Verbs are the crucial words in a sentence that indicate action or a state of being.
John hits the ball. (Hits expresses action.) Maria is a soccer player. (Is expresses being.)
Verbs have forms such as the infinitive and tenses that indicate when an action occurred. (Tense comes from the Latin word for time.)
Infinitive (base form): to study, to go
Present tense: Erin studies at the university. Erin goes to class.
Present participle: Erin is studying at the university. Erin is going to class.
Past tense: Erin studied at the university. Erin went to class.
Past participle: Erin has studied at the university. Erin has gone to class.
Gerund (noun form): Studying is hard work. Going to class is interesting.
English verbs have other forms that are important to use correctly.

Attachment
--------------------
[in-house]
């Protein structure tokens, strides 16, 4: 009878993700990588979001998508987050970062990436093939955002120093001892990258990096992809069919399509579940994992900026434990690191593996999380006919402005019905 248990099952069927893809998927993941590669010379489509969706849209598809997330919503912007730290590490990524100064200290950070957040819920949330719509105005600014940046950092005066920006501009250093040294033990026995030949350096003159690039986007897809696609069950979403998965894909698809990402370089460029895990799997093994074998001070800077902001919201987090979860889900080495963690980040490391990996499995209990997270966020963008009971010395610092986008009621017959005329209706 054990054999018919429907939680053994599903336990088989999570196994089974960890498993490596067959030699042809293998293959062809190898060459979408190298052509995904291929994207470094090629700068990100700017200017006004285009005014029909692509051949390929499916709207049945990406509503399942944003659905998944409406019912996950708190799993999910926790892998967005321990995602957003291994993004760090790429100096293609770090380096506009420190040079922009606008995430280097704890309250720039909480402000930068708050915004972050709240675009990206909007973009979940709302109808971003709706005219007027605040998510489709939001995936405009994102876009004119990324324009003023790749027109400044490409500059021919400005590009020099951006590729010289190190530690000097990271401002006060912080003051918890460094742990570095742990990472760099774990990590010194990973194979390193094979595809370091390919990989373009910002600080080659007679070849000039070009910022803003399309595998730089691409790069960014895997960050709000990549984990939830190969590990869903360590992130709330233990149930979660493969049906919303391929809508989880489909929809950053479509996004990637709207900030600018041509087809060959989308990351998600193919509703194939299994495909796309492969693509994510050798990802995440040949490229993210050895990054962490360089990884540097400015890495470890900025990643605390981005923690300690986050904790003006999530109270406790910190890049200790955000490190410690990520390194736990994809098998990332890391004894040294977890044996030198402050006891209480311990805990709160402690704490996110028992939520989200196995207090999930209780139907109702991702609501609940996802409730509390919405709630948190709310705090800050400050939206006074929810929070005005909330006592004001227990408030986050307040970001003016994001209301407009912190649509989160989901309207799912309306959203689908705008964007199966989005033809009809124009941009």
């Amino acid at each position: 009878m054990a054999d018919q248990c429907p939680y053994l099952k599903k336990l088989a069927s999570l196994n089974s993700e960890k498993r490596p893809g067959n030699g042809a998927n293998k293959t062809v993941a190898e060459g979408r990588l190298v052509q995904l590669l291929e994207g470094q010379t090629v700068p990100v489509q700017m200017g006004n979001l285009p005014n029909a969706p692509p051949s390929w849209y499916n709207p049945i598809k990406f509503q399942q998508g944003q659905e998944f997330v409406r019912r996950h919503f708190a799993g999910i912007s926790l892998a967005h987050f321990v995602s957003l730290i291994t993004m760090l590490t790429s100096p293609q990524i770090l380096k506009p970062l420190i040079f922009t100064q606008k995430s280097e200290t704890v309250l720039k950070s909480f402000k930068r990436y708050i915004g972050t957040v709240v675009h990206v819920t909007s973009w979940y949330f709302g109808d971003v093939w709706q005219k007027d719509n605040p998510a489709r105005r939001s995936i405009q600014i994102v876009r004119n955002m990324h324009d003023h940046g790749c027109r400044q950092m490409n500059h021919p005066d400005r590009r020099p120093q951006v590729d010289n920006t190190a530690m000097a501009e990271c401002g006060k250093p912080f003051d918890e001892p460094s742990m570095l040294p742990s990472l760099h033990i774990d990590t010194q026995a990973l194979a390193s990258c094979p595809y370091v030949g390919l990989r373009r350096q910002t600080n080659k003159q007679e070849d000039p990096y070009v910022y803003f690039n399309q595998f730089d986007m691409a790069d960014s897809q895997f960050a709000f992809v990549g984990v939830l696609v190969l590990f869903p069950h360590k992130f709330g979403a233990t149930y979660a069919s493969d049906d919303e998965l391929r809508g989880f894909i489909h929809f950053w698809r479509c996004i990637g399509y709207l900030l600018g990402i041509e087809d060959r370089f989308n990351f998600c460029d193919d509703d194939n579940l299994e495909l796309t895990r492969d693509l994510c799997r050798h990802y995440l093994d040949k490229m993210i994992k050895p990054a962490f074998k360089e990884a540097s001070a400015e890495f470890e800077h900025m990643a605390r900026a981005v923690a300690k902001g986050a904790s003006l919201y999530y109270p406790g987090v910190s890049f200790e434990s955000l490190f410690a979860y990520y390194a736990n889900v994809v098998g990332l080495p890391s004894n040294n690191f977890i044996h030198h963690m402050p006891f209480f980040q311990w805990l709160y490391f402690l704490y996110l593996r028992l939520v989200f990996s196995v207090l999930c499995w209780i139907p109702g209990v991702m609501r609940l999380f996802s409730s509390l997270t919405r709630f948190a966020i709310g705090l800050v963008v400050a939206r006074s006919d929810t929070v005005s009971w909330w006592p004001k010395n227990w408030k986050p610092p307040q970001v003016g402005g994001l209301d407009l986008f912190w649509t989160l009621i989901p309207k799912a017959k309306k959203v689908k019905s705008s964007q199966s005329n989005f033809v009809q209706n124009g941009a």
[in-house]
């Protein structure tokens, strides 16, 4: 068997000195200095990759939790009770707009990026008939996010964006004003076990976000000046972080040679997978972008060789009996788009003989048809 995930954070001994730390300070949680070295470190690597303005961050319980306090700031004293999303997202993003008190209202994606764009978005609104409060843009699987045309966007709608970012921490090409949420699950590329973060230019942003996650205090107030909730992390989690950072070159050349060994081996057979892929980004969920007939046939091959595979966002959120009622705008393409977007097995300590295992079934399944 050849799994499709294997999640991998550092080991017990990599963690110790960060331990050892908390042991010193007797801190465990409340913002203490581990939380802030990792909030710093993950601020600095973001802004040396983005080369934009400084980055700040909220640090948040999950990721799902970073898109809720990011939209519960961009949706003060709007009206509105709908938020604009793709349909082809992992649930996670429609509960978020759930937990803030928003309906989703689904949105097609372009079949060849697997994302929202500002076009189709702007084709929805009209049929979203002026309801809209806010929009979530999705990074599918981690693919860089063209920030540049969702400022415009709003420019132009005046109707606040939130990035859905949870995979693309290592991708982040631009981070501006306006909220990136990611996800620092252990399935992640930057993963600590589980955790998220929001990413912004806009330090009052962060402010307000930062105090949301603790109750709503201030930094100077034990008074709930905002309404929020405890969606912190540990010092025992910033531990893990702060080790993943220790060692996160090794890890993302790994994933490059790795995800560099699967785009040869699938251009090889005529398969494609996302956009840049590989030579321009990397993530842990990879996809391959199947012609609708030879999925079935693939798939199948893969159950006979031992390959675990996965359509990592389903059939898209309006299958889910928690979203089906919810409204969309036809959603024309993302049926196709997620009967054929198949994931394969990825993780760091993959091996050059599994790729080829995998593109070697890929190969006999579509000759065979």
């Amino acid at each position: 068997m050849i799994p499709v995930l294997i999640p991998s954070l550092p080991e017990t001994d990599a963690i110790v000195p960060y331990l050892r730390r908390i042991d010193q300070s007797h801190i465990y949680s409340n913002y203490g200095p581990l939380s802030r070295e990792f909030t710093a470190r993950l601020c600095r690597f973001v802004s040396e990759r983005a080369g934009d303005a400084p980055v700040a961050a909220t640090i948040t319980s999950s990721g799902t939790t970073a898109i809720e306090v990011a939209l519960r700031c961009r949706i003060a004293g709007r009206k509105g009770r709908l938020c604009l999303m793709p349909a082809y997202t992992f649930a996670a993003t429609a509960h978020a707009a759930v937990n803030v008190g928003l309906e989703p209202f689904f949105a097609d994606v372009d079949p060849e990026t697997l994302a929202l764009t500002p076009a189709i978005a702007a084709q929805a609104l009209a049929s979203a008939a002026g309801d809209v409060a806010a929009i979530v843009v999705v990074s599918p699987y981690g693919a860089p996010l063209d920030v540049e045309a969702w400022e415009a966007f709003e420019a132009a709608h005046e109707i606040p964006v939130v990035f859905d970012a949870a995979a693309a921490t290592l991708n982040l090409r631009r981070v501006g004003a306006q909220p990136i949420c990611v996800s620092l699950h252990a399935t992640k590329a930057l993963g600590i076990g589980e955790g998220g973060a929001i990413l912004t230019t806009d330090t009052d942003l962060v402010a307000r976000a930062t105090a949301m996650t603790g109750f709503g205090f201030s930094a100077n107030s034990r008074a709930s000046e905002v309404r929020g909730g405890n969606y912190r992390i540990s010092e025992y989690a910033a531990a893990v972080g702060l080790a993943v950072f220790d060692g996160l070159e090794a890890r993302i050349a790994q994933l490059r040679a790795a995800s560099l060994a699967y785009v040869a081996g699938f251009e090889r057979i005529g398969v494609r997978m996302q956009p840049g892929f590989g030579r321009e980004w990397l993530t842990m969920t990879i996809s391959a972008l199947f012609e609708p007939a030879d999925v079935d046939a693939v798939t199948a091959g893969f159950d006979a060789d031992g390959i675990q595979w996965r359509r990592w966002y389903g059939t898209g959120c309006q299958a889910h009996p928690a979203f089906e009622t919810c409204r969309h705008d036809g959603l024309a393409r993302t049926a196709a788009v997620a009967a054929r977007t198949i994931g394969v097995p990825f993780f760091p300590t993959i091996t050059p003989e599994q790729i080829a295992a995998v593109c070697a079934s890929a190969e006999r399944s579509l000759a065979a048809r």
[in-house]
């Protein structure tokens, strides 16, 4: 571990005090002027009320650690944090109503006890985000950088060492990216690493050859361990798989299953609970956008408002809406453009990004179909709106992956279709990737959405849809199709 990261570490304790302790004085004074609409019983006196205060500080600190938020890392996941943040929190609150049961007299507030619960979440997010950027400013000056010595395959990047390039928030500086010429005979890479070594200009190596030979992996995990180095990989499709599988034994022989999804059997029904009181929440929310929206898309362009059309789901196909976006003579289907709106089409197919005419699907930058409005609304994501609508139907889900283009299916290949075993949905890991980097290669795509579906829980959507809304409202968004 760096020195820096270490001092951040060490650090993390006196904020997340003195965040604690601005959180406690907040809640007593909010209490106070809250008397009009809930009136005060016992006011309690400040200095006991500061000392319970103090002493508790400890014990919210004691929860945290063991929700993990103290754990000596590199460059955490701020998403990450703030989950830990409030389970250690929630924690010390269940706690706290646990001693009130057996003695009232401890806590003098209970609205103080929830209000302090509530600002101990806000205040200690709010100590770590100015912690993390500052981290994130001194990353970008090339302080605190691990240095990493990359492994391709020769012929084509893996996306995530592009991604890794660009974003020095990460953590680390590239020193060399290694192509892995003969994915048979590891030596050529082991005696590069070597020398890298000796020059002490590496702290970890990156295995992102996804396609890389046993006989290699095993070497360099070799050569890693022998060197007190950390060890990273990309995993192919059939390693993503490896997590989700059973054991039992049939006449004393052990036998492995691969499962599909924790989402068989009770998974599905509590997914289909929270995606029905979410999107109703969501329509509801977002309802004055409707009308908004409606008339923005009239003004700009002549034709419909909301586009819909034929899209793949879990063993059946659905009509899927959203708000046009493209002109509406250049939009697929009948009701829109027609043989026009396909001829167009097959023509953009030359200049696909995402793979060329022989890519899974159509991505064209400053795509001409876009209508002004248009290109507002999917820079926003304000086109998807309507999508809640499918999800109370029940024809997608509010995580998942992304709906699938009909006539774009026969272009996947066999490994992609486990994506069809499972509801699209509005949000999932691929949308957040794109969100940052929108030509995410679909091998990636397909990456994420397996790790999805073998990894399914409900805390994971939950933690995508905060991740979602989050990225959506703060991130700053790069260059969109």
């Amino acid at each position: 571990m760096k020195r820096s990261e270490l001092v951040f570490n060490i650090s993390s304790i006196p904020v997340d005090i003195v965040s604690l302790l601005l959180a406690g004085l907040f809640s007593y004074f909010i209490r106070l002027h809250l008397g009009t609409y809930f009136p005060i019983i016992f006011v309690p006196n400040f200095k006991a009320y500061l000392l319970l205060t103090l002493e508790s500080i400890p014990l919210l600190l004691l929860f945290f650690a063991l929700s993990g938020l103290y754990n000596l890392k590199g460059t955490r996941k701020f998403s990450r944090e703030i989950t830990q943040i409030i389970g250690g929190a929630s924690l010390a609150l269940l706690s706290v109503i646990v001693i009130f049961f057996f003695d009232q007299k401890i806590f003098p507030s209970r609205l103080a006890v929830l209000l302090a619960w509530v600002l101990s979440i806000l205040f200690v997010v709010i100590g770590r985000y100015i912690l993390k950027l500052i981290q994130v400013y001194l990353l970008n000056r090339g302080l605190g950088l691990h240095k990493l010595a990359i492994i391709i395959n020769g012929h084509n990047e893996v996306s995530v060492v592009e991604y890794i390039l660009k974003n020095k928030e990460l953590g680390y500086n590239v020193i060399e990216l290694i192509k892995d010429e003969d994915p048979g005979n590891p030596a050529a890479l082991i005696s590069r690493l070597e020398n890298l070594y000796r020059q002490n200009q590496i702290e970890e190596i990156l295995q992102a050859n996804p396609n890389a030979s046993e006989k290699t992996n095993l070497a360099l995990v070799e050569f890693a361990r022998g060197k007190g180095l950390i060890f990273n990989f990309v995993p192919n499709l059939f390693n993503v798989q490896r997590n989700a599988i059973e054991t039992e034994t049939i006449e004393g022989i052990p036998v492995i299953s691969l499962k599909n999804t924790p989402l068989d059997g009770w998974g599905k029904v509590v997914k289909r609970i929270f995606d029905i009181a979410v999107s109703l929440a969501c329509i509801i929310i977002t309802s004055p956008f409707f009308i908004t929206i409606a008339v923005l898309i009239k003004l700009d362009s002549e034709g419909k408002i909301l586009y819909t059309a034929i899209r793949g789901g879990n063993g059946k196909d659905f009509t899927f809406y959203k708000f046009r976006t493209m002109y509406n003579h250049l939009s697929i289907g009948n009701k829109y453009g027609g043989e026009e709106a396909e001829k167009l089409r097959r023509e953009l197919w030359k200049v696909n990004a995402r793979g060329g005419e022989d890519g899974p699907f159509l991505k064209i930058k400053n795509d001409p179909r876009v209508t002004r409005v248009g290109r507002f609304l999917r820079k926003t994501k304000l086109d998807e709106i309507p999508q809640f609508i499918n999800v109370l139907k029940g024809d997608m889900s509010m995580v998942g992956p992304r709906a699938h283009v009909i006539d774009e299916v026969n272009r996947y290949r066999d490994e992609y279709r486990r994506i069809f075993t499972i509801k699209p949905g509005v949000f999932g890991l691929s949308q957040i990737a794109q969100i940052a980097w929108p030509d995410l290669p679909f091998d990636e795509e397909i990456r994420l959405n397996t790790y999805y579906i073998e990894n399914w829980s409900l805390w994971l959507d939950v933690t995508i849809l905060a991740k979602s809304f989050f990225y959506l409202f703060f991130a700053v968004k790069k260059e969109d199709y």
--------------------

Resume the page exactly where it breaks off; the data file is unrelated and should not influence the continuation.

Progressive forms (compound verbs with -ing show the continuation of an action, rather than its completion:
Present: I am walking Present Perfect: I have been walking Past: I was walking Past Perfect: I had been walking Future: I will be walking Future Perfect: I will have been walking
Present: I could walk Past: I could have been walking
Present: I do walk Past: I did walk
This last is a very important form to understand if English is your second language. For example, English-speakers almost always say or write, "How often do you walk to the store?" rather than "How often walk you to the store?," which sound very unnatural to the native speaker's ear.